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The 9th Circuit U. S. Court of Appeals has ruled against the Coeur d’Alene Tribe’s bid to offer Texas Hold ‘Em poker at its reservation casino in Worley, finding that poker is “explicitly prohibited by Idaho law.” The tribe contended that Texas Hold ‘Em is a game of skill, not just chance, so should be allowed under Idaho’s Constitution. It also argued that Texas Hold ‘Em is widely played already around Idaho, from charity events to big tournaments.
U.S. District Judge B. Lynn Winmill issued a preliminary injunction against the poker games at the Coeur d’Alene Casino in September; the tribe appealed to the 9th Circuit. Today, the appeals court sided with Winmill.
“The Tribe’s interpretations of Idaho law are not persuasive,” wrote 9th Circuit Judge Michael Daly Hawkins, writing for a unanimous three-judge panel. “Though skill undoubtedly plays a role in Hold’em, the game does not qualify for the statutory exemption for bona fide contests of skill, speed, strength or endurance. A contrary reading would impermissibly place the statute in conflict with the constitution’s prohibition on poker.” You can read my full story here at spokesman.com, and read the 9th Circuit decision here.
Chief Allan, chairman of the Coeur d’Alene Tribe, issued this statement in response to the ruling:
“We are, of course, disappointed with the decision issued today by the 9th Circuit concerning the Coeur d’Alene Tribe’s right to offer Texas Hold’em. Ironically, the very provision of the Idaho Constitution the State argued should be strictly interpreted to oppose the expansion of gaming, is overlooked by the state in the governor’s efforts to expand casino gaming at horse and dog tracks around Idaho.”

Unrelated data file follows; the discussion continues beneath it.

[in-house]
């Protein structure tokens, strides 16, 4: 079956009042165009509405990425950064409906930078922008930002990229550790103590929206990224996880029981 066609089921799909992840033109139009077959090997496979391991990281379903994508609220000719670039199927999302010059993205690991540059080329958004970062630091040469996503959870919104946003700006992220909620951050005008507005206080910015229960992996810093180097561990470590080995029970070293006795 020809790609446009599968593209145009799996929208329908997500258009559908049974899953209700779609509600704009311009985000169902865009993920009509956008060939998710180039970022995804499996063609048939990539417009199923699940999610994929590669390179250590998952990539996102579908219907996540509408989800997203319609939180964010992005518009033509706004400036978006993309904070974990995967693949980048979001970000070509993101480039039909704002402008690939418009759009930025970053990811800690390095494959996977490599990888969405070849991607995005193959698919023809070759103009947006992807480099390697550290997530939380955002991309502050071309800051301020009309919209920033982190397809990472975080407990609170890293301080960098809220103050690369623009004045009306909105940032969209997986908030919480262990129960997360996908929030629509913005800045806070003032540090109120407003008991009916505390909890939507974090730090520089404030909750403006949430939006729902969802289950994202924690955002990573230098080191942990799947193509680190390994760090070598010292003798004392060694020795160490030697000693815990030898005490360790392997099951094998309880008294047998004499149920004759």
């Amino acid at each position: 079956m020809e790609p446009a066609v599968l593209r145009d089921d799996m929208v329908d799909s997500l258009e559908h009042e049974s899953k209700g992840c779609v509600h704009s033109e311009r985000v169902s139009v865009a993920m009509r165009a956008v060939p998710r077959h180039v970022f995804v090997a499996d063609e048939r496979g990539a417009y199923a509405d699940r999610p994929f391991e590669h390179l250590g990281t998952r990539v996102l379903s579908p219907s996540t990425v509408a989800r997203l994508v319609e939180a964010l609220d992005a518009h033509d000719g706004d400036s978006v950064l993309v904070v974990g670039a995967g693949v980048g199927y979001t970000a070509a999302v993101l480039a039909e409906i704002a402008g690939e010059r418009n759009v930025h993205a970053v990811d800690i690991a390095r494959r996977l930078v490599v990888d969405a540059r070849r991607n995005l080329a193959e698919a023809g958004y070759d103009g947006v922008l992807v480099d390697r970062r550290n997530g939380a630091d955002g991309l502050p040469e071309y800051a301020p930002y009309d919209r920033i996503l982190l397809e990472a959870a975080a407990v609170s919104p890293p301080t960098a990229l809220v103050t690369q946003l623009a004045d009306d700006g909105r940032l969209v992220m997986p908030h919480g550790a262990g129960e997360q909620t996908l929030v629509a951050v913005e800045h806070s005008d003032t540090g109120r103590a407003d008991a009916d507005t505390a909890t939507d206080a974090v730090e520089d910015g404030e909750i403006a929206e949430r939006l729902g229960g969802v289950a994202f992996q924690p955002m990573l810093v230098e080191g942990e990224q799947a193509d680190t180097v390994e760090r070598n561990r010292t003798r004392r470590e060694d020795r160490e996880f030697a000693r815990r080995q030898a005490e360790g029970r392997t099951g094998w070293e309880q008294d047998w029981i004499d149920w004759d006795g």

The Coeur d’Alene Tribe says it will immediately file a motion to stay Judge Lynn Winmill’s ruling today granting an injunction ordering the tribe to shut down the poker room at its Worley casino, and will file an emergency appeal to the 9th Circuit U.S. Court of Appeals. “We still believe that we have valid legal arguments under federal law for offering poker at our casino and the court’s decision did not fully consider some of those arguments,” said tribal attorney Eric Van Orden.
Helo Hancock, tribal legislative affairs director, said the tribe didn’t decide against arbitration and didn’t want to litigate the issue. “It appears there may be a misunderstanding by the court,” he said. “Because our compact is clear that it is the aggrieved party that is supposed to file or provide notice of their intent to arbitrate. And we’re not the aggrieved party. We don’t think we’re doing anything wrong. We think we’re well within our rights. It was the state who sued us, and accordingly it would be the state’s responsibility as the aggrieved party to file notice of their intent to arbitrate. That really isn’t on the tribe.”
Hancock said that issue will be addressed in the motions the tribe will file today both with the U.S. District Court and the 9th Circuit. “They’re being drafted now,” he said. Casino officials are awaiting advice from counsel on whether the poker room will stay open or not as the emergency appeal is filed.
Chief Allan, tribal chairman, said, “Obviously, we’re very disappointed in Judge Winmill’s decision. Poker is so widely played across the state by so many different people and organizations that it sounds ridiculous to say that everyone playing poker in the State of Idaho is breaking the law, but that is what this decision says.”
U.S. District Judge Lynn Winmill issued an injunction today ordering a halt to “Texas Hold ‘Em” poker tournaments at the Coeur d’Alene Casino at Worley, saying the tourneys violate Idaho’s ban on poker; you can read my full story here at spokesman.com. The tribe argued that its tournaments are a game of skill, not chance, and that they don’t fit under the ban. In June, Winmill rejected the state’s bid for an injunction, instead calling for the state and tribe to go to arbitration over the issue, as provided for in their state-tribal gaming compact.
However, the judge wrote in his ruling today, “The Tribe changed its mind and decided it would prefer to litigate.” So Winmill considered the pending motions in the case – the tribe’s motion to dismiss the state’s lawsuit, and the state’s motion for an injunction shutting down the poker games. He rejected the tribe’s motion and granted the state’s.